You know you’re in a rut when you run out of ideas and inspiration. I personally see a rut as a productivity vacuum. It might very well be a reason why you aren’t getting results. Even as you spend more time on your work, you can’t seem to get anything constructive done. While I’m normally productive, I get into occasional ruts (especially when I’ve been working back-to-back without rest). During those times, I can spend an entire day in front of the computer and get nothing done. It can be quite frustrating.

Over time, I have tried and found several methods that are helpful to pull me out of a rut. If you experience ruts too, whether as a working professional, a writer, a blogger, a student or other work, you will find these useful. Here are 12 of my personal tips to get out of ruts:

1. Work on the small tasks.

When you are in a rut, tackle it by starting small. Clear away your smaller tasks which have been piling up. Reply to your emails, organize your documents, declutter your work space, and reply to private messages.

Whenever I finish doing that, I generate a positive momentum which I bring forward to my work.

2. Take a break from your work desk.

Get yourself away from your desk and go take a walk. Go to the washroom, walk around the office, go out and get a snack.

Your mind is too bogged down and needs some airing. Sometimes I get new ideas right after I walk away from my computer.

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3. Upgrade yourself

Take the down time to upgrade yourself. Go to a seminar. Read up on new materials (#7). Pick up a new language. Or any of the 42 ways here to improve yourself.

The modern computer uses different typefaces because Steve Jobs dropped in on a calligraphy class back in college. How’s that for inspiration?

4. Talk to a friend.

Talk to someone and get your mind off work for a while.

Talk about anything, from casual chatting to a deep conversation about something you really care about. You will be surprised at how the short encounter can be rejuvenating in its own way.

5. Forget about trying to be perfect.

If you are in a rut, the last thing you want to do is step on your own toes with perfectionist tendencies.

Just start small. Do what you can, at your own pace. Let yourself make mistakes.

Soon, a little trickle of inspiration will come. And then it’ll build up with more trickles. Before you know it, you have a whole stream of ideas.

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6. Paint a vision to work towards.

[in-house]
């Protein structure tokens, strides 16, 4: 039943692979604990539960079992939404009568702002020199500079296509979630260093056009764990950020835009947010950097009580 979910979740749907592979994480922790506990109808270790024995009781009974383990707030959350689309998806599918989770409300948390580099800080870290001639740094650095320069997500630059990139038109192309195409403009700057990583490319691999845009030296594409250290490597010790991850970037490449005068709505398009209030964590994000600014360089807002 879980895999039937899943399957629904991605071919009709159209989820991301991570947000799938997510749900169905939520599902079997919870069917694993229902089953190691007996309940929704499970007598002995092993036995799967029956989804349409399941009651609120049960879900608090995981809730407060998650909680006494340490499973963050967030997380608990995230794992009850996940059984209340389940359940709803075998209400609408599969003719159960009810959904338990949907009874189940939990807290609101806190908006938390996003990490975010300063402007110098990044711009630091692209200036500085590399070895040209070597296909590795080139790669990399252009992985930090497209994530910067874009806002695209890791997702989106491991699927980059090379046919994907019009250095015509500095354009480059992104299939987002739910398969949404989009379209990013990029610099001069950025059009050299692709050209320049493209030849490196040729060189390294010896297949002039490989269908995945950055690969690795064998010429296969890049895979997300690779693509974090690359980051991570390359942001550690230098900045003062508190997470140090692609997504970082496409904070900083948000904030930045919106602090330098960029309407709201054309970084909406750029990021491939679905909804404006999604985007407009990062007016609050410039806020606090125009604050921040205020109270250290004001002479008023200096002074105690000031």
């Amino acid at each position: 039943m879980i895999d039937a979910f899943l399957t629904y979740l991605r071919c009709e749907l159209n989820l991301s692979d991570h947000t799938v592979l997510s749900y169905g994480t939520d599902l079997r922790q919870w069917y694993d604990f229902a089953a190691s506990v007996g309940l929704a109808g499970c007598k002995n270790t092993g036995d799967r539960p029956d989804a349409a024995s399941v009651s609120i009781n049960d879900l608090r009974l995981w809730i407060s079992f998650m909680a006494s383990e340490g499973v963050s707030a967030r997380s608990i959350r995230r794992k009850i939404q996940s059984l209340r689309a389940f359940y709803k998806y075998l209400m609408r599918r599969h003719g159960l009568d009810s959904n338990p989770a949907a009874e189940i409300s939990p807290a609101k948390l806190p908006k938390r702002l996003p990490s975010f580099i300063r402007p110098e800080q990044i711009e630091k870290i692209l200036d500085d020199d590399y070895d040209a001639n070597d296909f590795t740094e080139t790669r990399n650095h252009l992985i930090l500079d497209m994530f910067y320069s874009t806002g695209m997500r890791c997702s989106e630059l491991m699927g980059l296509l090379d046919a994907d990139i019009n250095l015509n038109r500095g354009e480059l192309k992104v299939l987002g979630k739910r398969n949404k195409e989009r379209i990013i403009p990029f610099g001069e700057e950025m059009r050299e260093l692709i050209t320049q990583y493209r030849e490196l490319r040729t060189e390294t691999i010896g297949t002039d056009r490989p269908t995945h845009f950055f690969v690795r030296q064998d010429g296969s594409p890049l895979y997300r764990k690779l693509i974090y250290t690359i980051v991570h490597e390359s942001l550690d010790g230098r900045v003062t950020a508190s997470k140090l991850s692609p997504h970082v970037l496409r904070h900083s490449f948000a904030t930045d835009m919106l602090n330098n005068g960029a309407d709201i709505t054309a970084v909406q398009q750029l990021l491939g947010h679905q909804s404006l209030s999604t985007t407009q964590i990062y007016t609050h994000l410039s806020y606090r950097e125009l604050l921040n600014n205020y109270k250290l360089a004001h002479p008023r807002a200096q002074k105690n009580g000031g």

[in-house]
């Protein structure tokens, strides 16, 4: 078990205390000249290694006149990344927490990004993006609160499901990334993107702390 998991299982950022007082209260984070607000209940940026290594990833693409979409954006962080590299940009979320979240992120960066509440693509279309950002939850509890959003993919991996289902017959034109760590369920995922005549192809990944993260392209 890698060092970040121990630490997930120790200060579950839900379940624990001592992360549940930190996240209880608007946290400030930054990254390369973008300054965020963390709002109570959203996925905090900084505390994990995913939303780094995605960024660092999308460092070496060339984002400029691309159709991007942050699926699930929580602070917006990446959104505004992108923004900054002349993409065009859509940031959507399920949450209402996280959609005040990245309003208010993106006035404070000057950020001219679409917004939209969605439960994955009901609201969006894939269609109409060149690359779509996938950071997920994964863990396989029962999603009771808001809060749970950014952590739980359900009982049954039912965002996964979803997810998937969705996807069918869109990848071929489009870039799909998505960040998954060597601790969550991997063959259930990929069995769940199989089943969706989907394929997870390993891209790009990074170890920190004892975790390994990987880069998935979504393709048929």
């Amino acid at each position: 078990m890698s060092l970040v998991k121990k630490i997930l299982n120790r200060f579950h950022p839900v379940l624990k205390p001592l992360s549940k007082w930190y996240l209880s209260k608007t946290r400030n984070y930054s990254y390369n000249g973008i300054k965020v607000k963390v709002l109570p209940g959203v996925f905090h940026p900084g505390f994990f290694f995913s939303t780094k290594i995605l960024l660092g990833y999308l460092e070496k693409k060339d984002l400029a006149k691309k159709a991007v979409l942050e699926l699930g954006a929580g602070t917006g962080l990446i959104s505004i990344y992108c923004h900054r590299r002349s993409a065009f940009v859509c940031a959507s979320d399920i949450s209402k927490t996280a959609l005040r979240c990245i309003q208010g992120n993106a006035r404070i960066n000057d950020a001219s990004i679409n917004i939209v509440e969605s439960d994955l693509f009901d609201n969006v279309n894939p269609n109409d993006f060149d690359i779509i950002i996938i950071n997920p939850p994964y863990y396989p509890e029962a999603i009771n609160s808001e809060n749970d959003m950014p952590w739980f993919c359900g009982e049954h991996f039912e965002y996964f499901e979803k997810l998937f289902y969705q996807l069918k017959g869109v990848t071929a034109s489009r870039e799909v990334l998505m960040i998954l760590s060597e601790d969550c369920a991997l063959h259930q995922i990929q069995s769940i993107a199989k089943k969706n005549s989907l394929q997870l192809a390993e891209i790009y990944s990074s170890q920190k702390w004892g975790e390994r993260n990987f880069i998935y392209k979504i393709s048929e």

If you are continuously getting in a rut with your work, maybe there’s no vision inspiring you to move forward.

Think about why you are doing this, and what you are doing it for. What is the end vision in mind?

Make it as vivid as possible. Make sure it’s a vision that inspires you and use that to trigger you to action.

7. Read a book (or blog).

The things we read are like food to our brain. If you are out of ideas, it’s time to feed your brain with great materials.

Here’s a list of 40 books you can start off with. Stock your browser with only the feeds of high quality blogs, such as Lifehack.org, DumbLittleMan, Seth Godin’s Blog, Tim Ferris’ Blog, Zen Habits or The Personal Excellence Blog.

Check out the best selling books; those are generally packed with great wisdom.

8. Have a quick nap.

If you are at home, take a quick nap for about 20-30 minutes. This clears up your mind and gives you a quick boost. Nothing quite like starting off on a fresh start after catching up on sleep.

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9. Remember why you are doing this.

Sometimes we lose sight of why we do what we do, and after a while we become jaded. A quick refresher on why you even started on this project will help.

What were you thinking when you thought of doing this? Retrace your thoughts back to that moment. Recall why you are doing this. Then reconnect with your muse.

10. Find some competition.

Nothing quite like healthy competition to spur us forward. If you are out of ideas, then check up on what people are doing in your space.

Colleagues at work, competitors in the industry, competitors’ products and websites, networking conventions.. you get the drill.

11. Go exercise.

Since you are not making headway at work, might as well spend the time shaping yourself up.

Sometimes we work so much that we neglect our health and fitness. Go jog, swim, cycle, whichever exercise you prefer.

As you improve your physical health, your mental health will improve, too. The different facets of ourselves are all interlinked.

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Here’re 15 Tips to Restart the Exercise Habit (and How to Keep It).

12. Take a good break.

Ruts are usually signs that you have been working too long and too hard. It’s time to get a break.

Beyond the quick tips above, arrange for a 1-day or 2-days of break from your work. Don’t check your (work) emails or do anything work-related. Relax and do your favorite activities. You will return to your work recharged and ready to start.

Contrary to popular belief, the world will not end from taking a break from your work. In fact, you will be much more ready to make an impact after proper rest. My best ideas and inspiration always hit me whenever I’m away from my work.

Take a look at this to learn the importance of rest: The Importance of Scheduling Downtime

More Resources About Getting out of a Rut

Featured photo credit: Joshua Earle via unsplash.com